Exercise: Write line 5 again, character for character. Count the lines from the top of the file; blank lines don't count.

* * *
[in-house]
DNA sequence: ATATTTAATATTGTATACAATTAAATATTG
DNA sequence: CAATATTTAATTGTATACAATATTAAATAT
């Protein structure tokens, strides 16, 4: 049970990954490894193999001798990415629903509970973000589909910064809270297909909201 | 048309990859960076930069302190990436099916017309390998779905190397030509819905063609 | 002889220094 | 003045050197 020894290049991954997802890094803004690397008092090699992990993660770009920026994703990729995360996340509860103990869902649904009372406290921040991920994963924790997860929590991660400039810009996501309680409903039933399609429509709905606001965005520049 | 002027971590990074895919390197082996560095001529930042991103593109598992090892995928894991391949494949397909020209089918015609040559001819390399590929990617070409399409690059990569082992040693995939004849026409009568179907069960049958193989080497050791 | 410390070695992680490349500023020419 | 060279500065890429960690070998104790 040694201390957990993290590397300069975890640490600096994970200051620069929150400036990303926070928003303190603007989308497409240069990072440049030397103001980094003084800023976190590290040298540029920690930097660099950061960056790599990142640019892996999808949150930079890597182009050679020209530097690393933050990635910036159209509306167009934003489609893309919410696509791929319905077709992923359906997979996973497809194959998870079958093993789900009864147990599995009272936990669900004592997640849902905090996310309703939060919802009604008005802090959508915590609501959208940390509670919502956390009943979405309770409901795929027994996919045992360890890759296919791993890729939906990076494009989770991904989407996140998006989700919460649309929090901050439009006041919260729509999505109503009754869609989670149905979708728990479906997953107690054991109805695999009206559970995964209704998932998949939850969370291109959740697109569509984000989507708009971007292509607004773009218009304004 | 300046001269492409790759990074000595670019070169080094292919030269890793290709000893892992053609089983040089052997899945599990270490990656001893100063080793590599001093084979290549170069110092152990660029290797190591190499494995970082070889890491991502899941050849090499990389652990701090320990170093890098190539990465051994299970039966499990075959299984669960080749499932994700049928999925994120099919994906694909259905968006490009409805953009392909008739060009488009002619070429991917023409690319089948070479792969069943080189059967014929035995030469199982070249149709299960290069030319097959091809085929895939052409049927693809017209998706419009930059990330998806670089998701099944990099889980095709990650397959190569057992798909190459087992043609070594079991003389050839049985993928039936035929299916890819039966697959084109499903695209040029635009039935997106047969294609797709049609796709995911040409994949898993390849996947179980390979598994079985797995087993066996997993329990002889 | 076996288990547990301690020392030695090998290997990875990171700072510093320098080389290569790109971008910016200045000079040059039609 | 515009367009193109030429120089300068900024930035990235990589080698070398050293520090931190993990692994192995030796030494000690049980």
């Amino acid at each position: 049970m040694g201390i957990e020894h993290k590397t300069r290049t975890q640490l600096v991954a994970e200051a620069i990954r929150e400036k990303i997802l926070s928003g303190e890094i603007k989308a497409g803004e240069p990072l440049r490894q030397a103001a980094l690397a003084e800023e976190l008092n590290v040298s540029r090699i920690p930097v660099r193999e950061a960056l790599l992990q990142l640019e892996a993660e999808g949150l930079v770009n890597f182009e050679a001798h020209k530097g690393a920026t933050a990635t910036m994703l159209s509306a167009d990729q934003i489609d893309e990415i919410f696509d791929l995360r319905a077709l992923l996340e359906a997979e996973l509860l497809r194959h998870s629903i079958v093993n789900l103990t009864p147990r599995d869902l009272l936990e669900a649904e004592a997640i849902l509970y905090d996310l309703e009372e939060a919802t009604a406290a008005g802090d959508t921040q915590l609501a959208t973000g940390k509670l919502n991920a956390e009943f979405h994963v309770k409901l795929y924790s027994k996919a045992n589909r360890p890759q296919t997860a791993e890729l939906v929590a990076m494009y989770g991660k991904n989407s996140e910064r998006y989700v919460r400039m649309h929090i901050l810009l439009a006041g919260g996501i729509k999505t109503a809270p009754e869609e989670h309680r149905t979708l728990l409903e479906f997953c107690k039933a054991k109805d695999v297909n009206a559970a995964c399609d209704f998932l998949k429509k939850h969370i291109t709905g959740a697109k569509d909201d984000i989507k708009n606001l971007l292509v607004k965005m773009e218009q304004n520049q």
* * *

């Amino acid at each position: 049970m040694g201390i957990e020894h993290k590397t300069r290049t975890q640490l600096v991954a994970e200051a620069i990954r929150e400036k990303i997802l926070s928003g303190e890094i603007k989308a497409g803004e240069p990072l440049r490894q030397a103001a980094l690397a003084e800023e976190l008092n590290v040298s540029r090699i920690p930097v660099r193999e950061a960056l790599l992990q990142l640019e892996a993660e999808g949150l930079v770009n890597f182009e050679a001798h020209k530097g690393a920026t933050a990635t910036m994703l159209s509306a167009d990729q934003i489609d893309e990415i919410f696509d791929l995360r319905a077709l992923l996340e359906a997979e996973l509860l497809r194959h998870s629903i079958v093993n789900l103990t009864p147990r599995d869902l009272l936990e669900a649904e004592a997640i849902l509970y905090d996310l309703e009372e939060a919802t009604a406290a008005g802090d959508t921040q915590l609501a959208t973000g940390k509670l919502n991920a956390e009943f979405h994963v309770k409901l795929y924790s027994k996919a045992n589909r360890p890759q296919t997860a791993e890729l939906v929590a990076m494009y989770g991660k991904n989407s996140e910064r998006y989700v919460r400039m649309h929090i901050l810009l439009a006041g919260g996501i729509k999505t109503a809270p009754e869609e989670h309680r149905t979708l728990l409903e479906f997953c107690k039933a054991k109805d695999v297909n009206a559970a995964c399609d209704f998932l998949k429509k939850h969370i291109t709905g959740a697109k569509d909201d984000i989507k708009n606001l971007l292509v607004k965005m773009e218009q304004n520049q």